The new Labour leader’s first days in post show which side he is really onby Rachel Sylvester / April 9, 2020 / Leave a comment
Keir Starmer spent the leadership contest treading carefully between left and right, revolution and evolution, trying to persuade the moderates he was one of them while also keeping the Corbynistas on side. The strategy of triangulating between the Progress and Momentum wings of the party won him a resounding victory last weekend. Now that he is leader he has quickly made clear which side he is really on.
On Monday, one shadow cabinet minister told me Starmer “has to have a visual and symbolic break with the Corbyn years.” And in his first week he has done just that. He immediately apologised unreservedly to the Jewish community for the anti-semitism that had taken hold under Jeremy Corbyn, promised in his acceptance speech to do everything in his power to “tear out this poison by its roots.” It was a critical moral as well as political statement. Jewish leaders—who were invited to a video conference with the new Labour leader—said he had achieved “in four days more than his predecessor in four years.”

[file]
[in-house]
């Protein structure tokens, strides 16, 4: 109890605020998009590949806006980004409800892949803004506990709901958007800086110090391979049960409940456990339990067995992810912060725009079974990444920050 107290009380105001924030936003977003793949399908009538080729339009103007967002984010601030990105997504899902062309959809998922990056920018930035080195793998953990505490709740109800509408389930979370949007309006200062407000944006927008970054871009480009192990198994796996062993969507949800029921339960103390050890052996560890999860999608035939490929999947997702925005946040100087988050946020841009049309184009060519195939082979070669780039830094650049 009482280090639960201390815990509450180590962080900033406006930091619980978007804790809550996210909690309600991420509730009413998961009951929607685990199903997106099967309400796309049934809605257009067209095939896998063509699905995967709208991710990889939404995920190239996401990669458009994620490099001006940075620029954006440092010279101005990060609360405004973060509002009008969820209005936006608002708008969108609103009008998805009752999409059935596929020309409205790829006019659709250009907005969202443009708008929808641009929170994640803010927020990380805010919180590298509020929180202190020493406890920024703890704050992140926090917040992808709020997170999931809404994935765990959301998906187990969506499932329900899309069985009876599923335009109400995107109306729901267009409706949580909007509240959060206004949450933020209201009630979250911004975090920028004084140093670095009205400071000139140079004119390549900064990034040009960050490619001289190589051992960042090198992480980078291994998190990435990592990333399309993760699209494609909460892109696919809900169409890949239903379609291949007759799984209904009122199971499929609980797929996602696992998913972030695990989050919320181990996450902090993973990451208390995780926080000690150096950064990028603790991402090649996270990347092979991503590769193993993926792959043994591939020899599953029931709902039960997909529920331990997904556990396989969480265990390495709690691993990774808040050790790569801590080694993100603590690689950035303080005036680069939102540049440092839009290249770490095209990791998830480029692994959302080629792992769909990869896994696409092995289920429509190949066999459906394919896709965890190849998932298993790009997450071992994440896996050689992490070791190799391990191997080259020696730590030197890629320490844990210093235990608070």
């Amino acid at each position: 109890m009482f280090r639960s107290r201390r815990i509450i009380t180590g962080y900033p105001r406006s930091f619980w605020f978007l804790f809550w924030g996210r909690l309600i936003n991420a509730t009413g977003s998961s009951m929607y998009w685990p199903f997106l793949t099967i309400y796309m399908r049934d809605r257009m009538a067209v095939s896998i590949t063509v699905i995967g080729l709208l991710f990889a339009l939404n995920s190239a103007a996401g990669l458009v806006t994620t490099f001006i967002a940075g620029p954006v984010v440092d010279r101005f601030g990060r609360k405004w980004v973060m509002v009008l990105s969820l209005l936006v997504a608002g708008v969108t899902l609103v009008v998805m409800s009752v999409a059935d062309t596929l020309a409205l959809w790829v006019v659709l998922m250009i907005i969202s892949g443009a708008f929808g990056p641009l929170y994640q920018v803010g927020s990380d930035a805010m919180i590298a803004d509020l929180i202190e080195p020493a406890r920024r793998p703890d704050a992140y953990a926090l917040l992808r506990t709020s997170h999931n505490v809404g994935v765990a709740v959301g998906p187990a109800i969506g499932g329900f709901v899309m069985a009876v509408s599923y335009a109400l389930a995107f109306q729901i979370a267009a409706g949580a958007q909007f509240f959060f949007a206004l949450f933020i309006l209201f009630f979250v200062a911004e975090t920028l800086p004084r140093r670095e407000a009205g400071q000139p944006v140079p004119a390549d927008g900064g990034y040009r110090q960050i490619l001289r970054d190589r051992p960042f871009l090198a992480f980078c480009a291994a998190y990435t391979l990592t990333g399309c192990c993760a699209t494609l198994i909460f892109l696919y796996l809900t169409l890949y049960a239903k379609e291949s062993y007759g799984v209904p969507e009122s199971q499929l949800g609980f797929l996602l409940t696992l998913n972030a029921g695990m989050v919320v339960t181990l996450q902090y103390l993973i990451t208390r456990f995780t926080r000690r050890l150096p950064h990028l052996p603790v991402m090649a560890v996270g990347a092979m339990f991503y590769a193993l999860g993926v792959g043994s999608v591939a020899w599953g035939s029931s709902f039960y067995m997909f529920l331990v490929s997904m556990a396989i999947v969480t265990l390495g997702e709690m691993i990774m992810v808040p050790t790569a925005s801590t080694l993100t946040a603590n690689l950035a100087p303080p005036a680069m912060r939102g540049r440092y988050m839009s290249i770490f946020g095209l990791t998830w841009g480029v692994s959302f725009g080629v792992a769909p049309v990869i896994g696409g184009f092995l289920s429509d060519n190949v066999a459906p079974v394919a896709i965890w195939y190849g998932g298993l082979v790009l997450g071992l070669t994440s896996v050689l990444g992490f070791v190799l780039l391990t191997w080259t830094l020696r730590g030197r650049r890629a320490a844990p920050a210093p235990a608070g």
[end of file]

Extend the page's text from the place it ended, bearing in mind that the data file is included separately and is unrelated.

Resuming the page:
Corbyn’s key lieutenants were also dispatched to the backbenches with brutal efficiency by Starmer. Some of them jumped before they were pushed but a shadow cabinet that included John McDonnell, Diane Abbott, Richard Burgon and Barry Gardiner has been replaced by one that has Anneliese Dodds, Lisa Nandy, David Lammy and Rachel Reeves in its ranks. The public face of the Labour Party has now been completely transformed in a way that goes way beyond the new man at the top.
Rebecca Long-Bailey—defeated by Starmer in the leadership contest—was the only Corbyn loyalist to survive. In fact, by appointing Ed Miliband, the new Labour leader seemed to be by-passing his immediate predecessor altogether. Charlie Falconer, Tony Blair’s former flat mate, has been brought in as shadow attorney general instead of Shami Chakrabarti, who produced a much-criticised report into anti-semitism for Corbyn.
This shadow cabinet has a very different set of values on the economy and foreign policy to Corbyn’s top team. Dodds, the new shadow chancellor, does not share McDonnell’s Marxist instincts. Instead of yearning for the overthrow of capitalism, she cited Gordon Brown as her role model this week, telling Radio 4’s Today programme that “it’s necessary to make sure that taxpayers’ money is spent wisely.”
Nandy, the shadow foreign secretary, was deeply critical of Corbyn’s approach to…